Bernita suggested something that might explain why some authors, like myself, enjoy creating whole fantasy worlds for their characters to play in while other authors prefer to use the existing world of earth as a backdrop upon which to paint their tales. She suggested that it was possibly to do with a kind of inductive/deductive difference in the authors.
Playing off this, I think, perhaps, that some writers like to start with the unreal and work their way down to the real. They begin with an alien planet, say, and then begin to try and build reality into it by creating rivers, and cities, and deserts, and people, all of whom must have strong elements of realism if they are to work.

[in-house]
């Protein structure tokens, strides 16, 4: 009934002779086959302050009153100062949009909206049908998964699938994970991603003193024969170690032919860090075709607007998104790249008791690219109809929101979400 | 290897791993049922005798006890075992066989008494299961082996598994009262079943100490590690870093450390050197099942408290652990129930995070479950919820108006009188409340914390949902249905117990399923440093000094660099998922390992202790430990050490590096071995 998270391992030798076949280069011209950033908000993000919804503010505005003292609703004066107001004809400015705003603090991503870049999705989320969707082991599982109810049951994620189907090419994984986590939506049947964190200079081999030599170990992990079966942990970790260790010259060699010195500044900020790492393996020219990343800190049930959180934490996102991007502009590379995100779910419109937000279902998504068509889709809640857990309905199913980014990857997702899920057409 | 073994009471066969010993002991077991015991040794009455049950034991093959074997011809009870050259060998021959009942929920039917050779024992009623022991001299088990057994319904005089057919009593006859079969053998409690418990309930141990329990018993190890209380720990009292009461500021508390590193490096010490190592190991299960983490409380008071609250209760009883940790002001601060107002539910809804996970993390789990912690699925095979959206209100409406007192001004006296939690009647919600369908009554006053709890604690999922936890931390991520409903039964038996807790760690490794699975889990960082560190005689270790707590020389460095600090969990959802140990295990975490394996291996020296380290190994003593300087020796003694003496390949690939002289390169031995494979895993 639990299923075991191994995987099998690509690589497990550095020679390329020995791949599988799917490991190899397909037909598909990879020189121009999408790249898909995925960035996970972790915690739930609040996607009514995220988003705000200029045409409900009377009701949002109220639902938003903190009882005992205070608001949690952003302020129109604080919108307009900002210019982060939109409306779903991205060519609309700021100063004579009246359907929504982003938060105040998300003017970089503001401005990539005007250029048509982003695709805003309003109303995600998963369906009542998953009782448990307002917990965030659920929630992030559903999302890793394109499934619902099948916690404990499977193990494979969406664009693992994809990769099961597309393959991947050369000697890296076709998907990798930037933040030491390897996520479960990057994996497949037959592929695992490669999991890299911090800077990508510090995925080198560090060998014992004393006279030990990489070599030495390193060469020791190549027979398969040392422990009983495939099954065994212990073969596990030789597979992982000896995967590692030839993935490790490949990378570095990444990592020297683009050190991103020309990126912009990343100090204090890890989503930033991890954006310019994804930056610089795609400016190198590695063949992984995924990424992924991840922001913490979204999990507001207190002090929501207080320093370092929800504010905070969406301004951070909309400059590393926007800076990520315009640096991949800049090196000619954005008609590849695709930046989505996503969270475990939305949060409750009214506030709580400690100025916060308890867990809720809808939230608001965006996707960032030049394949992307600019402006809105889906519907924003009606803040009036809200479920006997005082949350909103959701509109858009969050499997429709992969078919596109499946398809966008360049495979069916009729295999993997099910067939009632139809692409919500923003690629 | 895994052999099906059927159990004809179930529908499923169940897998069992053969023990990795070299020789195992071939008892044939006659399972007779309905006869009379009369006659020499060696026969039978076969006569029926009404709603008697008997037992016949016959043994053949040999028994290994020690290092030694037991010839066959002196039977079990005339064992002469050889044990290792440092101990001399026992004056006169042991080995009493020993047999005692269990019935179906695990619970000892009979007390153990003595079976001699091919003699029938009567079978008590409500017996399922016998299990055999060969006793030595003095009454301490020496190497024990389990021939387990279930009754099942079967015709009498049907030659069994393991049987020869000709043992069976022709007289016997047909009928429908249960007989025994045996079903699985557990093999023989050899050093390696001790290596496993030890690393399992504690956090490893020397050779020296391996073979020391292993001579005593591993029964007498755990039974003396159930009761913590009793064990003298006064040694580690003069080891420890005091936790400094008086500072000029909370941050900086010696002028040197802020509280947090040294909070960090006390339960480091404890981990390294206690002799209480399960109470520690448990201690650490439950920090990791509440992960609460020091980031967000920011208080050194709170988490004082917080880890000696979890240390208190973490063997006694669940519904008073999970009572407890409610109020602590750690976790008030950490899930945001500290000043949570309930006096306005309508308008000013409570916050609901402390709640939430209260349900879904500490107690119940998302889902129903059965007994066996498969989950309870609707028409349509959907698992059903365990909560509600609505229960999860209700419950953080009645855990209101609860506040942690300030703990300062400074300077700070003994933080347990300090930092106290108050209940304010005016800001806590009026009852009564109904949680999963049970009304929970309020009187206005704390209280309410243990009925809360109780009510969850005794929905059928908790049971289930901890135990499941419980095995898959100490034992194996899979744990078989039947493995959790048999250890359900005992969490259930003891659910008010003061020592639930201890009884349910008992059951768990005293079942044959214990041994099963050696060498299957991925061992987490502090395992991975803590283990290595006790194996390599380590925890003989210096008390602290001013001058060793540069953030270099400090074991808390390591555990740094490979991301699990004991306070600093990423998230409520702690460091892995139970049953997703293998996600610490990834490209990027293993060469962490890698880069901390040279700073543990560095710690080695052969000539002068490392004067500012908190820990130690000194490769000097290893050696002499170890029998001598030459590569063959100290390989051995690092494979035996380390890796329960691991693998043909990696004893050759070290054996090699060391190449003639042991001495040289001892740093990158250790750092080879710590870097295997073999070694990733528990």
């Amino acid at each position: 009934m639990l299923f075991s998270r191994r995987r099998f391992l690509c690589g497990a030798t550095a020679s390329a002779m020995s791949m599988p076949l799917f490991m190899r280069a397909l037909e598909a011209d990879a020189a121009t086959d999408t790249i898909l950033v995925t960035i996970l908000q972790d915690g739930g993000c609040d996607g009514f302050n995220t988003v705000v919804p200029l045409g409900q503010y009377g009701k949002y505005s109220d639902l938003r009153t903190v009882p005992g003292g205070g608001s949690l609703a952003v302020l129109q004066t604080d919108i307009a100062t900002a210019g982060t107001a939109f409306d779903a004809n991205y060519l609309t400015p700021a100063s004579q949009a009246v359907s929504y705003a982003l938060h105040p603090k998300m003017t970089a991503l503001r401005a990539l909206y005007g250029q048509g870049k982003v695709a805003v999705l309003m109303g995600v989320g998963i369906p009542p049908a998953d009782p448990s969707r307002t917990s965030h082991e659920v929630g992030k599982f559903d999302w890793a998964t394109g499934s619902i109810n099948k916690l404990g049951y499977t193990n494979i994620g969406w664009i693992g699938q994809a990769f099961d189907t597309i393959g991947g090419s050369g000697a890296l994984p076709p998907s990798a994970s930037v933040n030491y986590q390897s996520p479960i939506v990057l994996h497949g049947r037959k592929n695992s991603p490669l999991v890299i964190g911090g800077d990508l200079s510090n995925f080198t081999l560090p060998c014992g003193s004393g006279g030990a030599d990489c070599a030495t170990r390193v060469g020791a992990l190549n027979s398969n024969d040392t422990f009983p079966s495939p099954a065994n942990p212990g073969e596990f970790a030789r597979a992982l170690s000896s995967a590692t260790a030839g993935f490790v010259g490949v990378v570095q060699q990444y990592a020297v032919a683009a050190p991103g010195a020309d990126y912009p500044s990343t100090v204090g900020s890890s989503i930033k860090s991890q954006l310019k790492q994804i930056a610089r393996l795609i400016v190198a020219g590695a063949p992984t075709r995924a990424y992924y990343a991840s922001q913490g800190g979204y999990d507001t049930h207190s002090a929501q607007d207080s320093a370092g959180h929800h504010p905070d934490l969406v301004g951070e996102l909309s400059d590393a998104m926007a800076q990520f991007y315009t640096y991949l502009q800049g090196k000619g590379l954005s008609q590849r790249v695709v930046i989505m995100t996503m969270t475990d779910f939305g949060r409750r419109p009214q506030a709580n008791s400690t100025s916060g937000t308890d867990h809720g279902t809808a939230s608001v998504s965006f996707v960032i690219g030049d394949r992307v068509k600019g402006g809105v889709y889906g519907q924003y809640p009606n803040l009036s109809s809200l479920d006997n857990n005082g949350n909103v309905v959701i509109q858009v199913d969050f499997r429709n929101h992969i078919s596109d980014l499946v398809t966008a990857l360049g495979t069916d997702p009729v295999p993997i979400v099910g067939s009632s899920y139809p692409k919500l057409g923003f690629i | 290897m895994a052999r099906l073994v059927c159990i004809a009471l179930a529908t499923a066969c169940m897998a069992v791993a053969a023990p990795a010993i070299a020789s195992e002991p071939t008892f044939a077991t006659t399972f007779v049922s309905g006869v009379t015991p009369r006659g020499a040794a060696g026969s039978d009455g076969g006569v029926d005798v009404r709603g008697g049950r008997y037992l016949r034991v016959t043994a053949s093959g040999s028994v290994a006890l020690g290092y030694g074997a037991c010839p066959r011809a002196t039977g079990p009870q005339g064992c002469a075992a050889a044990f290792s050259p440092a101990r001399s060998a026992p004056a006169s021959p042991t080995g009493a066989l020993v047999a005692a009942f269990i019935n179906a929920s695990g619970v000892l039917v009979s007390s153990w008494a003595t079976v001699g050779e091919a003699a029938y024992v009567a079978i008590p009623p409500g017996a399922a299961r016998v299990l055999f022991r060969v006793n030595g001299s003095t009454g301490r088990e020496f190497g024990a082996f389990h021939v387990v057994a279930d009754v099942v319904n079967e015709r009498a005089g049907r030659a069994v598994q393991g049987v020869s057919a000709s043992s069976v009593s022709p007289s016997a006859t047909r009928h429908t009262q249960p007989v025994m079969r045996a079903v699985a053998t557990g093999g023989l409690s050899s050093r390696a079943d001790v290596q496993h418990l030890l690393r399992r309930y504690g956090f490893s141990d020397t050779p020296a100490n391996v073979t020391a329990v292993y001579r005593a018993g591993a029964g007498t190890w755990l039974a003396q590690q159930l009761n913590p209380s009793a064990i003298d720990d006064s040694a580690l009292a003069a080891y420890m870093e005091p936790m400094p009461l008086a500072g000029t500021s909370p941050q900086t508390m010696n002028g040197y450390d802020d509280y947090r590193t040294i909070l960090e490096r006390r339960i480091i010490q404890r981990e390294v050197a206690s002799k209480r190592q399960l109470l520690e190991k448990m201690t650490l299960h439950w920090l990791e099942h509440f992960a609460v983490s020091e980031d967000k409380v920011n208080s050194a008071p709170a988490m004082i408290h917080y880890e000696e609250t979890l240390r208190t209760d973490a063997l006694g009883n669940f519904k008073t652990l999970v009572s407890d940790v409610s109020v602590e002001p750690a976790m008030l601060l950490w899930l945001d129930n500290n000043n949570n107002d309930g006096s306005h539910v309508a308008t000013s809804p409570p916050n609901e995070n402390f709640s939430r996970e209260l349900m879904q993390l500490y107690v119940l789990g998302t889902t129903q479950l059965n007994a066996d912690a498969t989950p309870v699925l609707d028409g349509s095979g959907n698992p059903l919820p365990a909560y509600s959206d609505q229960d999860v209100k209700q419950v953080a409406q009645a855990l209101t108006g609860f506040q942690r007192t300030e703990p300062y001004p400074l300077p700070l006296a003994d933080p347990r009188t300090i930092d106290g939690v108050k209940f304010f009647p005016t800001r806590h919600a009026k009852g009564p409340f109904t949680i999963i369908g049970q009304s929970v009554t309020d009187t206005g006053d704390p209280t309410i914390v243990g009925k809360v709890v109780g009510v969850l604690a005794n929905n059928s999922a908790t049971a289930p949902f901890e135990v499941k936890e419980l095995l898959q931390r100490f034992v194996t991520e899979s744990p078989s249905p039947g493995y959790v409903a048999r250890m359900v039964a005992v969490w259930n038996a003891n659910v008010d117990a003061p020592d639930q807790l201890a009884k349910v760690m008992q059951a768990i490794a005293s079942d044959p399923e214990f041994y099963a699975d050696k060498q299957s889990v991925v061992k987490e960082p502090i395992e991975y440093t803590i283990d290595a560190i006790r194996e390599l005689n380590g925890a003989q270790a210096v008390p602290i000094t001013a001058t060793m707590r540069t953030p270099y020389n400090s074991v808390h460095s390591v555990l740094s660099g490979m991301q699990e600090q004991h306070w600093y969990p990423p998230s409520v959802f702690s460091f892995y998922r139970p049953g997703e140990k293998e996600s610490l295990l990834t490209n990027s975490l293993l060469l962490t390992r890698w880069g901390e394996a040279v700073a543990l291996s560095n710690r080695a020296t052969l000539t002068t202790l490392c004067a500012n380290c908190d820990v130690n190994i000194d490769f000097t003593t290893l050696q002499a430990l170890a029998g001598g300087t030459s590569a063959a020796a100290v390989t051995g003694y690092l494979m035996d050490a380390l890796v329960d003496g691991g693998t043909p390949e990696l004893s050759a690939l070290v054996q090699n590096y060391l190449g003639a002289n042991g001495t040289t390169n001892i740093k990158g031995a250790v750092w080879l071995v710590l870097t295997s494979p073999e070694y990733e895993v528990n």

Other writers start with the real and work their way up to the unreal. They begin with rivers and cities and so on that already exist, then began to alter these toward the fictional, and they create characters who move within these worlds who have never existed.
I still don't know what it is in writers that make them prefer one approach to the other. Probably I never will. Although the difference is endlessly fascinating to me.